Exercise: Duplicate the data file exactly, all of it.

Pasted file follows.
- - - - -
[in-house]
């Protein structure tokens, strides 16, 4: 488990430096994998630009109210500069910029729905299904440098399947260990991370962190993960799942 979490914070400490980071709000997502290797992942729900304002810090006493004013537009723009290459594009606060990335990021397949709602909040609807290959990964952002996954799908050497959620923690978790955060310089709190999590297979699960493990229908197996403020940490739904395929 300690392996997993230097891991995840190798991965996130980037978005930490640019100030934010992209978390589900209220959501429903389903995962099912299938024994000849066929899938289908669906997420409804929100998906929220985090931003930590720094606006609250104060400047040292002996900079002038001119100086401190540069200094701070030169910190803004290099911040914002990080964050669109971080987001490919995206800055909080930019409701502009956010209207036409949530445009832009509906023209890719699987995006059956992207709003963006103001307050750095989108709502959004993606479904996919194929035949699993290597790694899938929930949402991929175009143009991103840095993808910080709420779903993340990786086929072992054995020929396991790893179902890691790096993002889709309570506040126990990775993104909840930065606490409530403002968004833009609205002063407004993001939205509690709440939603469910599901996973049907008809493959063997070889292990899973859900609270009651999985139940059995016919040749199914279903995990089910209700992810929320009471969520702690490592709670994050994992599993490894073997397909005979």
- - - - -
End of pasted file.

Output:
[in-house]
């Protein structure tokens, strides 16, 4: 488990430096994998630009109210500069910029729905299904440098399947260990991370962190993960799942 979490914070400490980071709000997502290797992942729900304002810090006493004013537009723009290459594009606060990335990021397949709602909040609807290959990964952002996954799908050497959620923690978790955060310089709190999590297979699960493990229908197996403020940490739904395929 300690392996997993230097891991995840190798991965996130980037978005930490640019100030934010992209978390589900209220959501429903389903995962099912299938024994000849066929899938289908669906997420409804929100998906929220985090931003930590720094606006609250104060400047040292002996900079002038001119100086401190540069200094701070030169910190803004290099911040914002990080964050669109971080987001490919995206800055909080930019409701502009956010209207036409949530445009832009509906023209890719699987995006059956992207709003963006103001307050750095989108709502959004993606479904996919194929035949699993290597790694899938929930949402991929175009143009991103840095993808910080709420779903993340990786086929072992054995020929396991790893179902890691790096993002889709309570506040126990990775993104909840930065606490409530403002968004833009609205002063407004993001939205509690709440939603469910599901996973049907008809493959063997070889292990899973859900609270009651999985139940059995016919040749199914279903995990089910209700992810929320009471969520702690490592709670994050994992599993490894073997397909005979």